Sherman Hospital to join with Advocate Health Care
By Dave Gathman firstname.lastname@example.org October 23, 2012 9:24AM
Sherman Health Systems in Elgin announced Tuesday, Oct. 23 ts plans to pursue a partnership with Advocate Health Care. File photo | Sun-Times Media
Sherman Health Systems
Named the fifth most beautiful hospital in the U.S. by Soliant Health, the 255-bed Sherman Hospital features all-private patient rooms, a 15-acre geothermal lake to heat and cool the facility, an advanced Emergency Department with a Level II trauma center, a spacious Family Birthing Center and Special Care Nursery, a Heart & Vascular Center, a Cancer Center, and a bright and open design to contribute to the healing process. Sherman Health has obtained certification as a Primary Stroke Center, Breast Center and Chest Pain Center, and received a 2011 Silver Award from Illinois Performance Excellence (ILPEX). Sherman Health operates three immediate-care centers in Elgin, South Elgin and Algonquin; Sherman West Court, a skilled nursing and rehabilitation facility in Elgin; and home health services. The system employs more than 2,200 people and has more than 600 physicians on its staff.
Advocate Health Care
Advocate Health Care is the largest health system in Illinois and one of the largest in the Midwest. Advocate operates more than 250 sites of care, including 10 acute-care hospitals, two children’s hospitals, five Level I trauma centers (the state’s highest designation in trauma care), two Level II trauma centers, one of the area’s largest home health care companies, and one of the region’s largest medical groups. The system trains more primary-care physicians and residents at its four teaching hospitals than any other health system in the state.
Updated: November 25, 2012 11:35AM
ELGIN — After persevering as one of the last independent hospitals in northeastern Illinois while almost all those around it merged into ever-bigger chains and networks, Elgin’s Sherman Health System sent an email to its employees Tuesday morning announcing that it intends to “pursue a partnership” with the Oak Brook-based, 12-hospital Advocate Health Care network.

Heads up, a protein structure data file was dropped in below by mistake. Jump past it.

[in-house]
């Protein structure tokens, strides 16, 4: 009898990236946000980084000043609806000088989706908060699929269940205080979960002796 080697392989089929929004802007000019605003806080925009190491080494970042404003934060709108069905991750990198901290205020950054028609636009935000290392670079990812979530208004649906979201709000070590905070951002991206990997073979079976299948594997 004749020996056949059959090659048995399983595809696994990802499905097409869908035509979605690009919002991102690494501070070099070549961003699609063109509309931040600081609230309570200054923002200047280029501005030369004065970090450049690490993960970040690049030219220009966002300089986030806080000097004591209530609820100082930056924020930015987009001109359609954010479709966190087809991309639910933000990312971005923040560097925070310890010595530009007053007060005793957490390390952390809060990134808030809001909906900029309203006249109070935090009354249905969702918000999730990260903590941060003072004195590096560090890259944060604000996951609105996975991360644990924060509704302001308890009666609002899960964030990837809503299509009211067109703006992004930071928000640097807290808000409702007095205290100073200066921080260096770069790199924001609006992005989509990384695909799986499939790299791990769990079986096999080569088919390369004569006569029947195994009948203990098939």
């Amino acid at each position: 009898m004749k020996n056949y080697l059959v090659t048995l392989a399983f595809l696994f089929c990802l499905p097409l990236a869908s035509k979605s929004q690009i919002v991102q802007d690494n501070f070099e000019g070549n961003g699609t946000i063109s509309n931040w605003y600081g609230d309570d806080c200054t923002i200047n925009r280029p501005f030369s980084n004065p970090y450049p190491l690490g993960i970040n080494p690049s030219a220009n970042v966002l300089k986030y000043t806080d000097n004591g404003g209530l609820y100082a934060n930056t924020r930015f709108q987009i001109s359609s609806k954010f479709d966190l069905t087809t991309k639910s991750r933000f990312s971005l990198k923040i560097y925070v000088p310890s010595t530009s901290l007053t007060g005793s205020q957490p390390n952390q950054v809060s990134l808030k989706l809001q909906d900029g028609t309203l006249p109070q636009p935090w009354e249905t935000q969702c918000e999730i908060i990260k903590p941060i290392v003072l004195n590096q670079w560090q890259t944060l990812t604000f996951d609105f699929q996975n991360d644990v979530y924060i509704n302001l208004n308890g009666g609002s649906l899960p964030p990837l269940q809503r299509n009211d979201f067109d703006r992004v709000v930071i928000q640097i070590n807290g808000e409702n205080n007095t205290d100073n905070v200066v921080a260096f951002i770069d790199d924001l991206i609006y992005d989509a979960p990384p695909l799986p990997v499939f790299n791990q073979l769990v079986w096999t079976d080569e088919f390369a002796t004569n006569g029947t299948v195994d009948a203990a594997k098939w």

If finalized by sometime next year, the move will make Sherman a corporate sister of such hospitals as Advocate Lutheran General in Park Ridge, Advocate Good Shepherd in Barrington, Advocate Good Samaritan in Downers Grove and Advocate Condell in Libertyville.
Sherman Board Chairman Rick Jakle and President/CEO Rick Floyd said the board’s 13 members voted unanimously on Monday afternoon to send a letter of intent to Advocate agreeing to accept Advocate’s proposal to get together. In doing so, the board rejected a similar proposal from the other finalist in Sherman’s effort to find a big partner — Cadence Health System, which operates Delnor Hospital in Geneva and Central DuPage Hospital in Winfield.
Floyd said the marriage still could be called off by either side, and the letter of intent kicks off seven to nine months of “due diligence,” during which Sherman and Advocate will work out exactly what their relationship will be.
“I wouldn’t use the word ‘merge,’ because that may not end up being an exactly accurate description of our relationship,” Floyd said. “It would be most accurate to say that we intend to join Advocate’s system.”
“Advocate Health Care shares our values and vision for health care in the Elgin area,” Jakle said. “Sherman is pursuing a partnership that will combine the resources of one of the nation’s top community hospitals with one of the nation’s leading health systems. We remain committed to providing the personalized care that our community has come to expect from Sherman.”
If all goes as expected, Jakle said, the marriage is expected to become reality between May and July of 2013.
The marriage is expected to provide cost savings by allowing Sherman to share programs with other Advocate hospitals and take advantage of the buying power of a larger organization, as Sherman gradually works its way out of a $273 million debt, $170 million of which was generated by the cost of building its award-winning new 255-bed central hospital along Randall Road in 2009.
“It’s like any other industry,” said Jim Ciela, a health economist who teaches in Northern Illinois University’s public health program. “If you want to buy gauze or tongue blades, you want to be able to buy a boxcar-full at a time, not a pickup-truck-ful. Payroll, accounting, billing, all lend themselves to economies of scale.”